Her preference still was to be there in person, because she’s like, ‘I know me, and I can’t guarantee that my attention will be where it should be online, virtually. … I need to be in a class to get the most out of a lesson.’ That’s how she learns, and I know that about her.

And that’s what me and some of the other moms that I talked to were talking about, and the anxiety that they still have with virtual. Are our girls going to be fully vested in and make the most out of this or are they going to use their wits to beat the system?

Everybody has their issues about why it will or won’t work for them. Even the other parents that do work from home, they’re like ‘Yes, I can work from home, but when I’m at home, I can’t necessarily do my work and make sure that my child is still engaged.’

I work for a contractor that rehabs houses. I make the budget for the rehab, I hire the painters, the electricians as needed. I purchase the materials and I visit the job site to make sure we’re going to make our deadline and that everything’s getting done. I’m a babysitter basically.

Yesterday, me and Bella went to check on a job site. That’s why I was banking on in-person [teaching], but I’m just going to have to make the most of it or make my visits in the evening after school hours.

It’s very stressful, but I have to make it work. Hopefully, I will use my village of other parents and family members to help us get through this.

Fatima and Larry Jackson are both essential workers at the United States Postal Service and the City of Memphis, respectively. Their children are Khadija, 12, a seventh-grader at Bellevue Middle School, and Malik, 7, a second-grader at Idlewild Elementary School.

Fatima and Larry Jackson with their children at Shelby Farms Park.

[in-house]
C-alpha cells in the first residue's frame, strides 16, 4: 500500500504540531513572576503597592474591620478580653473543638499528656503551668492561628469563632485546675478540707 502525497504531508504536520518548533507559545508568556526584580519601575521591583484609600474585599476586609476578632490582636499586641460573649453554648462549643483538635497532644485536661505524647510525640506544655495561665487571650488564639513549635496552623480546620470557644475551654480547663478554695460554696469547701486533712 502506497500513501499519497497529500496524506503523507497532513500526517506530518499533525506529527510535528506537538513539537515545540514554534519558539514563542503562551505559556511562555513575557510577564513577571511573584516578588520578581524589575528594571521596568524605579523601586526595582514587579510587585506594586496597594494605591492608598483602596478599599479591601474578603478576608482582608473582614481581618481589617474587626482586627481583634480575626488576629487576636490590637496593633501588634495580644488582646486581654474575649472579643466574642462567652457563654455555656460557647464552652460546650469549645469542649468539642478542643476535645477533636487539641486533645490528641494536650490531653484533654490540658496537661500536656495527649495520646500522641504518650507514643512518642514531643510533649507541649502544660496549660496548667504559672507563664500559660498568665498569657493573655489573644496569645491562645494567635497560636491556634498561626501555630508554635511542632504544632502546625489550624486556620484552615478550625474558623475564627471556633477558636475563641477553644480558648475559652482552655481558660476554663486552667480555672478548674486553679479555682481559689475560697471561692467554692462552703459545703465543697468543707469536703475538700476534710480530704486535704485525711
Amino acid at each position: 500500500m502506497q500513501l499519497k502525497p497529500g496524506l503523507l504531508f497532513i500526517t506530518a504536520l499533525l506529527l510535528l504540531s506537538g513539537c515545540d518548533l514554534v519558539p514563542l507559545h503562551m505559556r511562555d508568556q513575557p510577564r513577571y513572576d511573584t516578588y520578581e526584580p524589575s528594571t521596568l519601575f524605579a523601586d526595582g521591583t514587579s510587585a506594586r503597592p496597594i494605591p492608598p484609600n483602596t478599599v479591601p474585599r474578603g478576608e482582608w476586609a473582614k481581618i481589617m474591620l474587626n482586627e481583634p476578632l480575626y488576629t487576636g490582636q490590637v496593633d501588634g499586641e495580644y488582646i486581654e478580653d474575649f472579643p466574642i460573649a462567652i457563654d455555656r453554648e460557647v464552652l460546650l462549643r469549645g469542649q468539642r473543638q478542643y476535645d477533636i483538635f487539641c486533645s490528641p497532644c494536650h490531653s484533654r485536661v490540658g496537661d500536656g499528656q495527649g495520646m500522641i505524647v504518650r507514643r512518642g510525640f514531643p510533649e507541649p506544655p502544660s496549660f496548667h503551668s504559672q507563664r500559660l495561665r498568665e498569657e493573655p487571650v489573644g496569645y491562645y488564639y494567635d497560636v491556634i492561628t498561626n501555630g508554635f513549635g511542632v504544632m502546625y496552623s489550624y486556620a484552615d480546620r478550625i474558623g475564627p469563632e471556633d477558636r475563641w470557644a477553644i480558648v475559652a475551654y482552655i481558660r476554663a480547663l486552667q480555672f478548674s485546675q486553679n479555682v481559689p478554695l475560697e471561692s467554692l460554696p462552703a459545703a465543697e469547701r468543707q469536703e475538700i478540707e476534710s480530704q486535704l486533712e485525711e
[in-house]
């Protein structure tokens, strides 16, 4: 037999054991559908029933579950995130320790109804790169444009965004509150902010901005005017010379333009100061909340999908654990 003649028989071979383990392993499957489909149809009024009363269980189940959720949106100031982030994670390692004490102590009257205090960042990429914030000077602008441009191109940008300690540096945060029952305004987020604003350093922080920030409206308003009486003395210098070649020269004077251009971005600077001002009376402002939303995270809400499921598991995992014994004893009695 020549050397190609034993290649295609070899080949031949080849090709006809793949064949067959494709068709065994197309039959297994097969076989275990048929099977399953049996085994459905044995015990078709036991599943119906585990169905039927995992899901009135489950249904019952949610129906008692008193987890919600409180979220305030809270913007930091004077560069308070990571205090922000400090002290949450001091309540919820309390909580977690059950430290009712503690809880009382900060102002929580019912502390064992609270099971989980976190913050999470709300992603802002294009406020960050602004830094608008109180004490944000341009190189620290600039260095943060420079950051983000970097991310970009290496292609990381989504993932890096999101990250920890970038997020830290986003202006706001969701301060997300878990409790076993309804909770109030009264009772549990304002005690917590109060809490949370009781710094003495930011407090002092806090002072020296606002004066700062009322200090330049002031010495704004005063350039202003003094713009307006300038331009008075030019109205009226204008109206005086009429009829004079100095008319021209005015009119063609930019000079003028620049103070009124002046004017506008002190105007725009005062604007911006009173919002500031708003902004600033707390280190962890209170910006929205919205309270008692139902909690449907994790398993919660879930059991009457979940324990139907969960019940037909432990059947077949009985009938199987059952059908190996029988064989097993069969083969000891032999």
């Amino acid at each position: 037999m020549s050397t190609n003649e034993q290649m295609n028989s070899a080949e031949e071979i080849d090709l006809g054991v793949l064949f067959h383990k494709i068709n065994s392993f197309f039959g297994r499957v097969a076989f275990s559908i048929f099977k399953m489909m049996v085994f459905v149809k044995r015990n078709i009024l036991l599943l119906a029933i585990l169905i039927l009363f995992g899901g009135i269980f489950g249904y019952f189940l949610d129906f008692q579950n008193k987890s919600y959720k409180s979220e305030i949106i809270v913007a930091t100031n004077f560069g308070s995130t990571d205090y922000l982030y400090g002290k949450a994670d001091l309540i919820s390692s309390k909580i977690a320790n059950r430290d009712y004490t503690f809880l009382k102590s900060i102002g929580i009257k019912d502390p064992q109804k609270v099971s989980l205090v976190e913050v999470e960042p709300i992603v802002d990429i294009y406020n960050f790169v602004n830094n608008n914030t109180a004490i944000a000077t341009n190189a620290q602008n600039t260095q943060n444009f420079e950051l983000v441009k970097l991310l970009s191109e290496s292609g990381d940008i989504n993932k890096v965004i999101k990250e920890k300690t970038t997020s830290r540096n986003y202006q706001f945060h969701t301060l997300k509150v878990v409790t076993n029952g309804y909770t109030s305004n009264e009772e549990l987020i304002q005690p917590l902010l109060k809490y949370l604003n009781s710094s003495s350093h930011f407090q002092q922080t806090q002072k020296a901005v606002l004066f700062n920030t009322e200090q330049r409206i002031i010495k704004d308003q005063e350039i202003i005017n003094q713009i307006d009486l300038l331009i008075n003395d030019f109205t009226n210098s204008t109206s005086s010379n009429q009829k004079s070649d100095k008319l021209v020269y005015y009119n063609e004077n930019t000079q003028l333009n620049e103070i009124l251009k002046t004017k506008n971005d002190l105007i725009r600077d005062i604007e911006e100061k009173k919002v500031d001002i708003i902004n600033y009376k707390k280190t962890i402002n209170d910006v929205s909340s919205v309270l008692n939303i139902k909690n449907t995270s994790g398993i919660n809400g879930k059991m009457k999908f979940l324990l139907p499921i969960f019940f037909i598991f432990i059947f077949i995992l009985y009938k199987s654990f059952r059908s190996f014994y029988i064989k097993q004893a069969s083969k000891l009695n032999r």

Fatima: I have mixed feelings (about virtual learning). Healthwise, I think it’s kind of good because it’s hard to get kids to be still and follow all the guidelines (while at school). But at the same time, with me having a 7-year-old boy and with our jobs, it’s challenging.

I had to find someone to be with them while we’re at work. It’s tough. A friend of mine and my mother-in-law are going to help me out.

Both of them are very athletic. … Khadija plays basketball, she runs and she plays soccer. And Malik plays soccer and basketball. Khadija — it’s taking a toll on her, because basketball was her happy place. Basketball was like a fun thing for her.

We have sat both of them down and explained the situation. But a 7-year-old, how much can they process? It doesn’t matter how much we talk and try to convince them, they are not seeing the bigger picture. They’re just thinking, ‘Oh, I want to see my friends. Oh, I want to go to school.’ So it’s kind of hard to keep the balance.

My concerns and questions are about some of these kids, not mine per se. For some of these kids, school is their safe zone, it’s their food source, it’s their livelihood. How are we going to address kids’ mental state? Because that is very important. What about those kids with learning disabilities?

Are we just going to abandon these kids and leave them at home?! What about low-income people? What about the people that cannot afford not to go to work? What happens?

I know a lot of parents are going to have to leave their kids home alone. How are we going to make sure they’re getting what they need, that they’re staying focused in class? It’s a lot of things, and I don’t think they’ve thought about it all the way through.

Larry: Sitting in front of the computer for six or seven hours, I know I’m an adult and I can’t sit like that. I get very fidgety and restless. So I’m just hoping that they still get an understanding and the education they need through the computer system.